October 10, 2016: Reception for Lee Berger in New York City

A reception for Wits alumni and friends was held in New York City on October 10th. After drinks and introductions, attendees were treated to a short presentation by Professor Lee Berger, Wits professor, award-winning researcher, explorer, author and palaeoanthropologist, highlighting his recent discoveries of fossils from humankind’s earliest ancestors in caves near Johannesburg, South Africa. Professor Berger is one of Time Magazine’s 100 Most Influential People in the World in 2016, as well as the 2016 National Geographic Society’s Rolex Explorer of the Year.

Wit’s Vice-Chancellor and Principal, Professor Adam Habib, had also been slated to speak but was not able to attend the event, due to administrative reponsibilities in Johannesburg, and sent an audio message to the participants.

Welcoming the guests, both the Chairman of the Wits Fund board (Mr Stanley Bergman), and its President (Mr John Teeger), spoke about the work the Wits Fund is doing in the United States to help support activities at Wits University.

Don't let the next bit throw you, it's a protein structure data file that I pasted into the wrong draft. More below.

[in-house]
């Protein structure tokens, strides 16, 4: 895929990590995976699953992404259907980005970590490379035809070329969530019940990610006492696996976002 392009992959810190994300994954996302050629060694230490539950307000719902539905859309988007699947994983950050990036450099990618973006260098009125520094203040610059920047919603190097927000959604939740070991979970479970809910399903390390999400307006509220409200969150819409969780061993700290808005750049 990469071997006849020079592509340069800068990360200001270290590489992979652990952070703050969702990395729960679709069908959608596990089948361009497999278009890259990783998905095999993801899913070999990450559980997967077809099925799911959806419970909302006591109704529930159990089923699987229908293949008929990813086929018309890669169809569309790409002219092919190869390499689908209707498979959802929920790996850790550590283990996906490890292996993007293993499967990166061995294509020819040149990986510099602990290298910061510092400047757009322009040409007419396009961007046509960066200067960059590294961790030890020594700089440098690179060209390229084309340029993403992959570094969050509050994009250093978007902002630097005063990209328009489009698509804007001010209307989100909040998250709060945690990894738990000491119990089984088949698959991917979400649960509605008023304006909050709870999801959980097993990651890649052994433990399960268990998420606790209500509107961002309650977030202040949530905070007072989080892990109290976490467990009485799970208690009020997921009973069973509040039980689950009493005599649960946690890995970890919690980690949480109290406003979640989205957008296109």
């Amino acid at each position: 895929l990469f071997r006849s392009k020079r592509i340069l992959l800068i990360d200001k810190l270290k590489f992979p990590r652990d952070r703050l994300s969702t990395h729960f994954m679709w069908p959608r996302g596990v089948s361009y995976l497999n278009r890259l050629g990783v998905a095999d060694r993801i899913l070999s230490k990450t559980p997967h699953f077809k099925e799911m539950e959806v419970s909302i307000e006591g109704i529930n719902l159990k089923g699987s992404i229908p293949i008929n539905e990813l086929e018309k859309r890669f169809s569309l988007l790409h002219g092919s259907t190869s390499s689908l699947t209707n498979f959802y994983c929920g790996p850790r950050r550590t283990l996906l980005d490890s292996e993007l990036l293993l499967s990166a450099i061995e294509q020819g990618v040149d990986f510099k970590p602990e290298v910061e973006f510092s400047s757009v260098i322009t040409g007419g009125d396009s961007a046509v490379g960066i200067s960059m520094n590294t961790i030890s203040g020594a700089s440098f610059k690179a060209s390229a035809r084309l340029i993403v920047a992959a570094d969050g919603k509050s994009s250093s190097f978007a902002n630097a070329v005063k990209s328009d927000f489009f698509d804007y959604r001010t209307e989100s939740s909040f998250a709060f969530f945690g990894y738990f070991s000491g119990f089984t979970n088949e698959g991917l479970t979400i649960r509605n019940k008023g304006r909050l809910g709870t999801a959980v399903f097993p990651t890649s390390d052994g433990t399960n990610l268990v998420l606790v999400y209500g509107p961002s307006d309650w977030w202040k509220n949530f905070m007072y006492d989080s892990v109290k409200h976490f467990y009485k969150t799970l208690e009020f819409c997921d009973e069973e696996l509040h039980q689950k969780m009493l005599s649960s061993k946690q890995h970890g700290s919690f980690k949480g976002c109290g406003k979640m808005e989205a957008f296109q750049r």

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Mr Bergman pointed out that the recently released Times Higher Education’s World University Rankings 2016-2017 which raised Wits global rankingwas great news for all those with degrees from Wits University. [Read more about the rankings here.

Mr Bergman explained that Wits has broken into the top 200 of the Times Higher Education (THE) ranking, and is ranked at 182, a great feat when considering the thousands of universities in the world. He urged the audience to help support activities at Wits, now even more than ever, by donating to the Wits Fund (for more information, please go to www.witsfund.org/donate].

Mr Teeger, whilst introducing the main speaker, touched on the ground-breaking work that Prof Berger has been carrying out at Wits, and expressed his appreciation that the participants would be able to hear from such an imminent scientist.

Professor Lee Berger then gave a very fascinating talk about his lifetime of work and his discoveries in paleoanthropology. He shared some of the challenges and ground-breaking successes that led to the finding homo Naledi – possibly a new species of human ancestor. [For more on this amazing discovery read here and here.]

Prof Berger left his audience enthralled and hooked – promising them more headline announcements in the months to come.